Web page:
• Muscular weakness
  • Charcot-like arthropathy
  • Decreased muscle mass
  • Vertebral compression fractures


  • Arachnoiditis
  • Convulsions
  • Euphoria
  • Emotional instability
  • Depression
  • Headaches
  • Insomnia
  • Meningitis
  • Irritability
  • Neuropathy
  • Paraplegia
  • Paresthesia (sensory abnormalities)
  • Vertigo


  • Posterior subcapsular cataracts
  • Glaucoma
  • Exophthalmos
  • Elevated intraocular pressure

Reproductive side effects:

  • Changes in spermatozoa count and motility.

Electrolyte and Fluid disturbances:

  • Hypertension
  • Sodium retention
  • Hypokalemic alkalosis
  • Retention of fluids
  • Potassium loss

 Gastrointestinal side effects: 

  • Hepatomegaly
  • Hiccups
  • Fatigue
  • Nausea
  • Pancreatitis
  • Abdominal distention
  • Elevated serum liver enzyme levels
  • Ulcerative esophagitis
  • Peptic ulcer with potential for perforation, and hemorrhage. 

General side effects:

  • Increasing hunger and gaining weight 2Side effects | Researched based study from Cleveland Clinic


Warnings and Precautions

Use in Pregnancy:

  • The fetus can suffer injury if prednisolone is taken by a pregnant woman.
  • Corticosteroid use during the first trimester of gestation may increase the risk of intrauterine growth restriction, low birth weight, and orofacial clefts.
  • The patient should be informed about the side effects of the drug to the fetus in case of pregnancy or while planning pregnancy.


  • In human milk, prednisolone is secreted. Care should be used while giving prednisolone to a breastfeeding mother. 
  • Long-term use of high doses of corticosteroids could cause problems with endogenous corticosteroid synthesis and affect newborn growth and development.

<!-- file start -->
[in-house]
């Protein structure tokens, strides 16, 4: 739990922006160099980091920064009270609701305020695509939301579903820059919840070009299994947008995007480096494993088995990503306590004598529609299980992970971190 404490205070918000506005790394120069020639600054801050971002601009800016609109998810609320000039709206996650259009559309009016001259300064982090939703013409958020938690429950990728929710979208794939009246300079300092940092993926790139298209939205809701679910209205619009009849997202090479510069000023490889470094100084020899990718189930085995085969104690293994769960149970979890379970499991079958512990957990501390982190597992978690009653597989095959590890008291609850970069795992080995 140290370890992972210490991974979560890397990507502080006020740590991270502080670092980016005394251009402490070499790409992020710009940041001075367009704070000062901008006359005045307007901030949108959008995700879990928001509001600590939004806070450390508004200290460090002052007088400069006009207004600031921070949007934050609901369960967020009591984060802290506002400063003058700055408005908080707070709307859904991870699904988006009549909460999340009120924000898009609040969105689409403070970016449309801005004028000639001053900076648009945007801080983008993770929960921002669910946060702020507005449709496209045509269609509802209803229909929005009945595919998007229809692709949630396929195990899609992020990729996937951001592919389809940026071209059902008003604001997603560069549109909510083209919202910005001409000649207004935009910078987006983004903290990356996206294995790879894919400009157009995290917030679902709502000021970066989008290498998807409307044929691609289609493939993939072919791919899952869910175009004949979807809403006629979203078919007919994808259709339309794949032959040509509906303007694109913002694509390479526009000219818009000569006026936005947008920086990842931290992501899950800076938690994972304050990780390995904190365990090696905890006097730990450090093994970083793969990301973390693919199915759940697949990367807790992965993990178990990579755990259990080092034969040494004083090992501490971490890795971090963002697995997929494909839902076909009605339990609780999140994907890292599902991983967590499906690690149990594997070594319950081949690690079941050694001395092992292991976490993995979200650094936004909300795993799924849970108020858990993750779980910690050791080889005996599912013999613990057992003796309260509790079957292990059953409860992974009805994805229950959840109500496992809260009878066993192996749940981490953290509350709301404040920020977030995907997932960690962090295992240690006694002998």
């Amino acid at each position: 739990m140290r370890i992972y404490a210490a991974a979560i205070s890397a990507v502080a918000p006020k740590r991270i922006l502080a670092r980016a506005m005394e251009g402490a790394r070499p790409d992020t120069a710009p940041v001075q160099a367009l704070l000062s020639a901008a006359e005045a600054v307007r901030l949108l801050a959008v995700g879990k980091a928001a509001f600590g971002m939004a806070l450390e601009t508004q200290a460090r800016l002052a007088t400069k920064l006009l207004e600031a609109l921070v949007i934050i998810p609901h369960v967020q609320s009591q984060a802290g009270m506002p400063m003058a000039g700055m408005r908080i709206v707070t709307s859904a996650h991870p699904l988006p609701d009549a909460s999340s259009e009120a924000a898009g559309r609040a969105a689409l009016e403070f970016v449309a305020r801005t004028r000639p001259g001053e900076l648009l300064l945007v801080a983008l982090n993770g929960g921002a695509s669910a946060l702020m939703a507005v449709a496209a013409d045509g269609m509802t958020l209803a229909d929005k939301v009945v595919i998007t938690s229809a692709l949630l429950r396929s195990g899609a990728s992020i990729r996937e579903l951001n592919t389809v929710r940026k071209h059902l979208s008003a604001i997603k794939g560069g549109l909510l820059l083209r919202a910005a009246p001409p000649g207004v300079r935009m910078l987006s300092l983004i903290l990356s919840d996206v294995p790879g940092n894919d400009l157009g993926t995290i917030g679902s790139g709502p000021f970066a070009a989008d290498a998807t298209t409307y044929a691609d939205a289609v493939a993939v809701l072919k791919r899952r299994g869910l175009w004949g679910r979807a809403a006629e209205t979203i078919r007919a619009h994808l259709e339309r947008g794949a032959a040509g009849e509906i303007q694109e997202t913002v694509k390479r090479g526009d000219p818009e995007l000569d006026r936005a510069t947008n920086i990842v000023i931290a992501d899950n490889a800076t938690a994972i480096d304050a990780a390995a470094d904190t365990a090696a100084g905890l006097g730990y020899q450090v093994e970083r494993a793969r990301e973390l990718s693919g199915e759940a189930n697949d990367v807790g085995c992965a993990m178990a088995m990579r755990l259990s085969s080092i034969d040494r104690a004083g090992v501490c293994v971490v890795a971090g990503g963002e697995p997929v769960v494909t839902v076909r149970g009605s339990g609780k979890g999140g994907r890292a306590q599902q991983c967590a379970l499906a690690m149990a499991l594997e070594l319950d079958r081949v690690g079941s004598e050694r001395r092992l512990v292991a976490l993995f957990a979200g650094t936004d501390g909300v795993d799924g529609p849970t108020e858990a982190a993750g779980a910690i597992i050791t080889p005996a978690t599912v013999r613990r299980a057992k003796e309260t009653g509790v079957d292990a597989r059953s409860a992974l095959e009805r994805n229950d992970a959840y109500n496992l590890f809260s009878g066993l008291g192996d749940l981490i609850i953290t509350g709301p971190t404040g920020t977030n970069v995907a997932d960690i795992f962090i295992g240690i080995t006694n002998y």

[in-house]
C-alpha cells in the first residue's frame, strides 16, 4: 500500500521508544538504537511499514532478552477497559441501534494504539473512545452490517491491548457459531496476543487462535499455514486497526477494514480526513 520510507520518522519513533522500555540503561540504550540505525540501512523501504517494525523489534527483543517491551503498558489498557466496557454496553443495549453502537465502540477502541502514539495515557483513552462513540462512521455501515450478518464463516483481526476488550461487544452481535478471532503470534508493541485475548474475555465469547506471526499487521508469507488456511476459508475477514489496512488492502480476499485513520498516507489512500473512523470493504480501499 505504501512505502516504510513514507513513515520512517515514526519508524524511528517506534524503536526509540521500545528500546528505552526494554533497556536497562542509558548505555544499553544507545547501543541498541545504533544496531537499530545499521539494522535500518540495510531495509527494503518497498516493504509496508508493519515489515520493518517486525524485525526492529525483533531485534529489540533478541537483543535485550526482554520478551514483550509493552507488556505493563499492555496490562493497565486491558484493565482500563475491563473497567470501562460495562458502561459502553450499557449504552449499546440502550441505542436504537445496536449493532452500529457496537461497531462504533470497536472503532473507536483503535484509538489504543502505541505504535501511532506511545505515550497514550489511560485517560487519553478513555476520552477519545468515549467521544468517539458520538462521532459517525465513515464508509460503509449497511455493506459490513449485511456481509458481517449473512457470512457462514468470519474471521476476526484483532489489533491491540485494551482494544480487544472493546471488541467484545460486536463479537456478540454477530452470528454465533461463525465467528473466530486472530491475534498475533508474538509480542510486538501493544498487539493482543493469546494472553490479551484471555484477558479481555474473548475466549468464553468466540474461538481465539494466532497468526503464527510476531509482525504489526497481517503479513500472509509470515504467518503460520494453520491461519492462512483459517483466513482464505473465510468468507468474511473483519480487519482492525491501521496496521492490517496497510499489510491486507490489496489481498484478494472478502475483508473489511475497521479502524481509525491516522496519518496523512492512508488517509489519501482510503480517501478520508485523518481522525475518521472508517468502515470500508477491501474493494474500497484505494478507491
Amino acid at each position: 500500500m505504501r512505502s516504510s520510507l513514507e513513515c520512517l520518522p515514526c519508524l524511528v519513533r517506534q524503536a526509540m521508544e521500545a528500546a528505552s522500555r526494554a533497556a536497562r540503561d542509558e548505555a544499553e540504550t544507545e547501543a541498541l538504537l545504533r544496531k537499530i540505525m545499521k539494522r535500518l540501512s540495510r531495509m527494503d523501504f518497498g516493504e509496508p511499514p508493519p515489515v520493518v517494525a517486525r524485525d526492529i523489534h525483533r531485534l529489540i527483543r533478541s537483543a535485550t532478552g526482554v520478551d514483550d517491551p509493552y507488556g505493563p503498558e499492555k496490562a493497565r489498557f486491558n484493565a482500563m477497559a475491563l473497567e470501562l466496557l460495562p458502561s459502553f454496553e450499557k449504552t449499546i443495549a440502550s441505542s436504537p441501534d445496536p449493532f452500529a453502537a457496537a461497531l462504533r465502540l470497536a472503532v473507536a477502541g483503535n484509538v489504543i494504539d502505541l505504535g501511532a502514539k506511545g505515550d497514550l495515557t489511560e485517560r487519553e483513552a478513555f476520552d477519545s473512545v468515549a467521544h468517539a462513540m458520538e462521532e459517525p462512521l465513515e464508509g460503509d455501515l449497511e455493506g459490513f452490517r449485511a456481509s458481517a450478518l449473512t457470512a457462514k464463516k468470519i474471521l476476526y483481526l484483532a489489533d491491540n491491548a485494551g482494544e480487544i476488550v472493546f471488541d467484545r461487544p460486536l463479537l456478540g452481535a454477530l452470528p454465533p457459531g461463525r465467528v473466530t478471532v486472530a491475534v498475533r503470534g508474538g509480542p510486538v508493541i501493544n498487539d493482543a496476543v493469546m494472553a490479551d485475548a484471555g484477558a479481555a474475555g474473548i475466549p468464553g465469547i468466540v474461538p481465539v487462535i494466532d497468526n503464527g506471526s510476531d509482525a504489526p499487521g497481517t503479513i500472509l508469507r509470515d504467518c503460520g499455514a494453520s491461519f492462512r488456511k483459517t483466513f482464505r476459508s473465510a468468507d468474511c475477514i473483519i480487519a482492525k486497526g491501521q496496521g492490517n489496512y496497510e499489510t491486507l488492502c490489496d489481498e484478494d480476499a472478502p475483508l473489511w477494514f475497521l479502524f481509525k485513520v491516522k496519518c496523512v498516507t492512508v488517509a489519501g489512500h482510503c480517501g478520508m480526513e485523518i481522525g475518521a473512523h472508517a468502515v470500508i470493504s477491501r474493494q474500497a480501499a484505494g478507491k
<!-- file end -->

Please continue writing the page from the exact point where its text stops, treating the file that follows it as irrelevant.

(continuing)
• Prednisolone should only be provided to breastfeeding mothers at the lowest dose necessary to produce the desired clinical outcome. 

Impact on Development and Growth:

  • Children’s growth and development may be negatively impacted by prolonged corticosteroid use. 
  • Pediatric patients receiving protracted corticosteroid medication should have their growth and development closely watched.
  • In addition to routine blood pressure, height, weight, and intraocular pressure checks, juvenile patients should also undergo clinical evaluations for any signs of infections, psychological problems, blood clots, peptic ulcers, cataracts, and osteoporosis.

Geriatric Use:

  • Geriatric people may experience more corticosteroid-related adverse effects, which seem to be dose-related.
  • The most common side effect, osteoporosis, has a greater occurrence rate in elderly patients receiving corticosteroids than in younger populations and age-matched controls. 
  • When choosing a dose for an aged patient, care should be taken to start at a lower dose of the dosing range. 3Precautions | Researched based study from Food and Drug Administration